“If all our PUVs will be electric vehicles, I think we also need to implement large-scale charging stations,” transport expert Sandy Mae Gaspay of the University of the Philippines Institute of Civil Engineering, told Rappler. “Right now, operators just have their own charging or battery-swapping stations.”
The Philippines is also still catching up with policies to support its nascent electric vehicle industry.
“EVIDA [Electric Vehicle Industry Development Act] was just recently passed,” said Gaspay. “We’re just starting to lay down the foundations of an EV market.”
The use of electric vehicles isn’t completely clean as long as the country’s power is still primarily generated from coal. As of 2022, coal makes up 42% of the Philippines’ energy mix.
But even with these challenges, it still makes economic sense to adopt electric jeepneys in the country.
A study submitted to the Department of Trade and Industry in 2019 conducted a cost-benefit analysis of the transition to electric jeeps in a period of 10 years.
Authored by energy economist Majah Leah Ravago and researchers Renzi Frias and J. Kathleen Magadia, the study explored different scenarios on adopting electric jeeps.
It looked into the use of electric jeeps in the context of the current coal-dominated energy mix, and in the foreseeable future of improved technology and batteries, as well as transitioning to renewable energy and solar-powered charging stations.
The cost-benefit analysis took into account fuel and power, operations and maintenance, carbon and health costs, charging station cost, government subsidy, among others.
In all scenarios, the study found that benefits trump the costs. “[W]hile the upfront costs of e-jeepneys are high, the socio-economic benefits of replacing conventional jeepneys with e-jeepneys outweigh the costs,” the study read.
As lithium batteries become cheaper, prices of electric jeepneys decrease. Combined with the transition to cleaner energy, electric jeeps would significantly decrease health risks to the public and reduce carbon emissions.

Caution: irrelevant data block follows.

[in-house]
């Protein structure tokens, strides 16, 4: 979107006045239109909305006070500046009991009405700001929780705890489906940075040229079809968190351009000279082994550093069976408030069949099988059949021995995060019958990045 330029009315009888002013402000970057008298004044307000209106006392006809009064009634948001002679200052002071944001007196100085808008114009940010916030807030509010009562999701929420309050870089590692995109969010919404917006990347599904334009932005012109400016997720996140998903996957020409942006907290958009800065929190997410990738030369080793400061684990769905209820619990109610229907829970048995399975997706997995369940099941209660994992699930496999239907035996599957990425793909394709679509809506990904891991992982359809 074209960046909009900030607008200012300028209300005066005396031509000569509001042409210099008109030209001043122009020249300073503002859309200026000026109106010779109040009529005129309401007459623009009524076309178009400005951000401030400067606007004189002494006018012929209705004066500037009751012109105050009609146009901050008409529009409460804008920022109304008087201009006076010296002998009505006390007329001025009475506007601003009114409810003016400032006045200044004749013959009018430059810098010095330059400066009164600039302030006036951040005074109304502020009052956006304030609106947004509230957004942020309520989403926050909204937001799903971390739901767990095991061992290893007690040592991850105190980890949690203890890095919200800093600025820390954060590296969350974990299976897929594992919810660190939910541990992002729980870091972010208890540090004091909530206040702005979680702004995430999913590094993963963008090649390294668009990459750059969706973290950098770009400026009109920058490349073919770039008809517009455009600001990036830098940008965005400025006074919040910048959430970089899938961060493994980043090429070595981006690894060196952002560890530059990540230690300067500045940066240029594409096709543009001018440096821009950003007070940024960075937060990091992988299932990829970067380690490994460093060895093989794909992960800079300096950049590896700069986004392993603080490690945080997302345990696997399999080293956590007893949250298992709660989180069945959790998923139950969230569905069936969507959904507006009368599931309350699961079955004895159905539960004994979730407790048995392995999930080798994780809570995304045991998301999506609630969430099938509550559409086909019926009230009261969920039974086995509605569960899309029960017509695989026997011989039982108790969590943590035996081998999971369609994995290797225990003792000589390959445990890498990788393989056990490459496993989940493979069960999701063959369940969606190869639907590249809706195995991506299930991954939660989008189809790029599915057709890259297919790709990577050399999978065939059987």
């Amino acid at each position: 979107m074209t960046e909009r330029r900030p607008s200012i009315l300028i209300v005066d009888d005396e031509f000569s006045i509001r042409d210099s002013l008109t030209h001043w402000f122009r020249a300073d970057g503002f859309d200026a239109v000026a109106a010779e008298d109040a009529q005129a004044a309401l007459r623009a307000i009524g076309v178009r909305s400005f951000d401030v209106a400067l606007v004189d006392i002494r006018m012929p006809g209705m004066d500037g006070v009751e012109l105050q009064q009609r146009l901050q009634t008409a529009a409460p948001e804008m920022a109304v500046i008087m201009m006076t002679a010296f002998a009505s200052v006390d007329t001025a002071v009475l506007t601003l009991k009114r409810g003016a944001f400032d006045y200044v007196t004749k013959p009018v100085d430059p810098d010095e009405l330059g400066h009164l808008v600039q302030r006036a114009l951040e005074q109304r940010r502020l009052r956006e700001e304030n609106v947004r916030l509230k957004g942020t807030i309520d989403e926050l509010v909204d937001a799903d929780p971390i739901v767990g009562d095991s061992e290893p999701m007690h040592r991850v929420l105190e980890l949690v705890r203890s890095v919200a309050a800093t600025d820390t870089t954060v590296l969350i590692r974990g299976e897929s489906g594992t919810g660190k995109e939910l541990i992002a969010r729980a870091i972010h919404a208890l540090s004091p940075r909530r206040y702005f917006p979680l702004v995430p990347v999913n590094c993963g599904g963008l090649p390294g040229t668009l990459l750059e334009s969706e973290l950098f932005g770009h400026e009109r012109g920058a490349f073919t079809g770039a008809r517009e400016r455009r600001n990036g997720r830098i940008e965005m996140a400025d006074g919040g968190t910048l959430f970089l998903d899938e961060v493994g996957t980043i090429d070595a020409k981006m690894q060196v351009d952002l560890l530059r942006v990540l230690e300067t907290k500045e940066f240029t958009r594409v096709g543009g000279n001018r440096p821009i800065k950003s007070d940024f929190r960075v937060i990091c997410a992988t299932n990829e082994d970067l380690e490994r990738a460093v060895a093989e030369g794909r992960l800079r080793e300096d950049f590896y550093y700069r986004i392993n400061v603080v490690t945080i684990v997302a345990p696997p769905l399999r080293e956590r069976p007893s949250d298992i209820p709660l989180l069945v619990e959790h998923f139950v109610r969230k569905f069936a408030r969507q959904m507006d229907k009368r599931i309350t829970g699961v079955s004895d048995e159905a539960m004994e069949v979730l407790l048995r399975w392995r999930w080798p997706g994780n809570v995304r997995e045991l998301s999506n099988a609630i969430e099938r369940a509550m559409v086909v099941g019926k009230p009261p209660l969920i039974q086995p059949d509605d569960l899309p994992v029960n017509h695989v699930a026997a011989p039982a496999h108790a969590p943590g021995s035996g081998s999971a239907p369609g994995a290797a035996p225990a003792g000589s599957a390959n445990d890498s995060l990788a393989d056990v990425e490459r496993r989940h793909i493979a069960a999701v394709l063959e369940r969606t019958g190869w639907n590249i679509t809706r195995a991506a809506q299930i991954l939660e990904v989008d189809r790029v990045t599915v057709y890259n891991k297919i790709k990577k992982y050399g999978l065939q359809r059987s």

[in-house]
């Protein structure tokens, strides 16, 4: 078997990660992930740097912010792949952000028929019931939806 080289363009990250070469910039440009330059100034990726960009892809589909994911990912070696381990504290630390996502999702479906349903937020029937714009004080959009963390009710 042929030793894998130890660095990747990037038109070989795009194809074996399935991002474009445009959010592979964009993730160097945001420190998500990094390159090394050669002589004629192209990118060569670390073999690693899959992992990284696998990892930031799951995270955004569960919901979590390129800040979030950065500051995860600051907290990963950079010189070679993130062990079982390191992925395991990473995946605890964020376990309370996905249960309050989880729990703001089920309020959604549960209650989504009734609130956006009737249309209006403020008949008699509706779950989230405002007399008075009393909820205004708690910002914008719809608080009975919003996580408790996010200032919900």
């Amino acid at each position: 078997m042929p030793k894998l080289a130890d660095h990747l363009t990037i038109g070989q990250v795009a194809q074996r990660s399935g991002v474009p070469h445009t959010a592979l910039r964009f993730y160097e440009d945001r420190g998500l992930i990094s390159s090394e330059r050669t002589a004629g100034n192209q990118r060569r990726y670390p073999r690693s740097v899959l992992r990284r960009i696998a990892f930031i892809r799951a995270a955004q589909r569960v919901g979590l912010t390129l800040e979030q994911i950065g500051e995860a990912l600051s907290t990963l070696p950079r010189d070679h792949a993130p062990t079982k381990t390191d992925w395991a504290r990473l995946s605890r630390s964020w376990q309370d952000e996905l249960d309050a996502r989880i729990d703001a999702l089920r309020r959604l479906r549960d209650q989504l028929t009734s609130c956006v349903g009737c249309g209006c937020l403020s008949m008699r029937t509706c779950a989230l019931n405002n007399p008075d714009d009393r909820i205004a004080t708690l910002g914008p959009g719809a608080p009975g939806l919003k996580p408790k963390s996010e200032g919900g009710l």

Beyond tech: System change
Modernization should go beyond changing vehicles, said Gaspay. The program should be systemwide to make transport cleaner but also more efficient and comfortable for the riding public.
“I don’t think we’re ready, if you consult energy experts,” Gaspay said on the question of whether all PUV fleets can be electrified anytime soon.
“There are still a lot of things to fix. What’s important to understand is that solutions should be systemwide.”
Gaspay said the modernization program should transform routes and modes of transport based on volume and frequency of passengers. Making systemic changes should also include how fares are collected and where stops are located.
Even the PUV consolidation can help with fleet management, as joint operations would help operators and drivers enjoy economies of scale.
Gaspay used the example of having one mechanic for the whole fleet which allows for frequent and cheaper maintenance compared to that of a single-unit operator.
Local government units must also play an active role in monitoring competition among modes of transport and giving the support they need. (READ: Why some transport groups support jeepney modernization)
Gaspay also noted that the transition to modern utility vehicles also means helping operators get rid of old units. The Philippine government is currently providing equity subsidies for operators who will modernize, but jeepney drivers and operators say the subsidies are too small. – Rappler.com
Quotes were translated to English for brevity.